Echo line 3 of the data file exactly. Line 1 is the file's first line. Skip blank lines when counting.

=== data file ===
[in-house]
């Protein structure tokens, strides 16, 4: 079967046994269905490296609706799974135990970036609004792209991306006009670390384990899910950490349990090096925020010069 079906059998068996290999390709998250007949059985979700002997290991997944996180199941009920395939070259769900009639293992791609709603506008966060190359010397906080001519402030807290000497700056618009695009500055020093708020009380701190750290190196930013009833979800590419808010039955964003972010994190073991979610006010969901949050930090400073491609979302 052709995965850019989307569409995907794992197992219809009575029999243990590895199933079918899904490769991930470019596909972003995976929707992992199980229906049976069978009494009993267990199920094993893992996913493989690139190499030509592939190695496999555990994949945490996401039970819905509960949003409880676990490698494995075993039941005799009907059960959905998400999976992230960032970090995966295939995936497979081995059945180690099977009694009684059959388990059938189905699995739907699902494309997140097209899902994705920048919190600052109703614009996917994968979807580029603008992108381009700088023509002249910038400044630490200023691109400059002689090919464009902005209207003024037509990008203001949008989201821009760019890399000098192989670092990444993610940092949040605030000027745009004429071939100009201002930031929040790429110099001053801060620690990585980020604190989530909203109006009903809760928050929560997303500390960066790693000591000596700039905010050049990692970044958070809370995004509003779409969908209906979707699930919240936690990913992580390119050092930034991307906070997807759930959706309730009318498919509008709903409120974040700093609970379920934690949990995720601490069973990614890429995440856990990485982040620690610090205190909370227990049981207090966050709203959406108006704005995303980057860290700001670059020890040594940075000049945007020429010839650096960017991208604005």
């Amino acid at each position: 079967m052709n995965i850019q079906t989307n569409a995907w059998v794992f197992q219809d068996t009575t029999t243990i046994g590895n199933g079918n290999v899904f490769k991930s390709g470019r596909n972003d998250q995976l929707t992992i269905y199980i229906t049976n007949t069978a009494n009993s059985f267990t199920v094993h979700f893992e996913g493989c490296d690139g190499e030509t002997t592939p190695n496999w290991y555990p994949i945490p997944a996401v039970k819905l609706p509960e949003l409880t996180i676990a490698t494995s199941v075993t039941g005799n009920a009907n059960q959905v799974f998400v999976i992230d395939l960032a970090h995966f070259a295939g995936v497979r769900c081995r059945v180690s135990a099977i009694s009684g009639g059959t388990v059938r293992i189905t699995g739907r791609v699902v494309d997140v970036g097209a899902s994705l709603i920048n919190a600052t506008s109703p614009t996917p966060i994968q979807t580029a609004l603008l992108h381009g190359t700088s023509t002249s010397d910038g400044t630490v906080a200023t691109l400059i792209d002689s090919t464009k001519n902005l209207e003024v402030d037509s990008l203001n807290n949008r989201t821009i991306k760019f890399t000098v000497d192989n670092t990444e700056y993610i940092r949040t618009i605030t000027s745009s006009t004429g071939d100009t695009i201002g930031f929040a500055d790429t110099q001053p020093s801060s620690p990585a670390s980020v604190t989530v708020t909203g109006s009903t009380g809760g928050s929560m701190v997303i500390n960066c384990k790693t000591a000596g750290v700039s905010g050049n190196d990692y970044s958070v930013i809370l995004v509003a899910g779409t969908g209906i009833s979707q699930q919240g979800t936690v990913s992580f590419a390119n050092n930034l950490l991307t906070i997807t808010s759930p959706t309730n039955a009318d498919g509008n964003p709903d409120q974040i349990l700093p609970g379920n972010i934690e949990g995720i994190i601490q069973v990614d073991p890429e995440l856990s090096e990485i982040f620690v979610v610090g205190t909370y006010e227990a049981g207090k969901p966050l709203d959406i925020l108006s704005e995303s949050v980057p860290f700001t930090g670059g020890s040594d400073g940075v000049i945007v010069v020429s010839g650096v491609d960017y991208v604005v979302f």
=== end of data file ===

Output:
């Amino acid at each position: 079967m052709n995965i850019q079906t989307n569409a995907w059998v794992f197992q219809d068996t009575t029999t243990i046994g590895n199933g079918n290999v899904f490769k991930s390709g470019r596909n972003d998250q995976l929707t992992i269905y199980i229906t049976n007949t069978a009494n009993s059985f267990t199920v094993h979700f893992e996913g493989c490296d690139g190499e030509t002997t592939p190695n496999w290991y555990p994949i945490p997944a996401v039970k819905l609706p509960e949003l409880t996180i676990a490698t494995s199941v075993t039941g005799n009920a009907n059960q959905v799974f998400v999976i992230d395939l960032a970090h995966f070259a295939g995936v497979r769900c081995r059945v180690s135990a099977i009694s009684g009639g059959t388990v059938r293992i189905t699995g739907r791609v699902v494309d997140v970036g097209a899902s994705l709603i920048n919190a600052t506008s109703p614009t996917p966060i994968q979807t580029a609004l603008l992108h381009g190359t700088s023509t002249s010397d910038g400044t630490v906080a200023t691109l400059i792209d002689s090919t464009k001519n902005l209207e003024v402030d037509s990008l203001n807290n949008r989201t821009i991306k760019f890399t000098v000497d192989n670092t990444e700056y993610i940092r949040t618009i605030t000027s745009s006009t004429g071939d100009t695009i201002g930031f929040a500055d790429t110099q001053p020093s801060s620690p990585a670390s980020v604190t989530v708020t909203g109006s009903t009380g809760g928050s929560m701190v997303i500390n960066c384990k790693t000591a000596g750290v700039s905010g050049n190196d990692y970044s958070v930013i809370l995004v509003a899910g779409t969908g209906i009833s979707q699930q919240g979800t936690v990913s992580f590419a390119n050092n930034l950490l991307t906070i997807t808010s759930p959706t309730n039955a009318d498919g509008n964003p709903d409120q974040i349990l700093p609970g379920n972010i934690e949990g995720i994190i601490q069973v990614d073991p890429e995440l856990s090096e990485i982040f620690v979610v610090g205190t909370y006010e227990a049981g207090k969901p966050l709203d959406i925020l108006s704005e995303s949050v980057p860290f700001t930090g670059g020890s040594d400073g940075v000049i945007v010069v020429s010839g650096v491609d960017y991208v604005v979302f």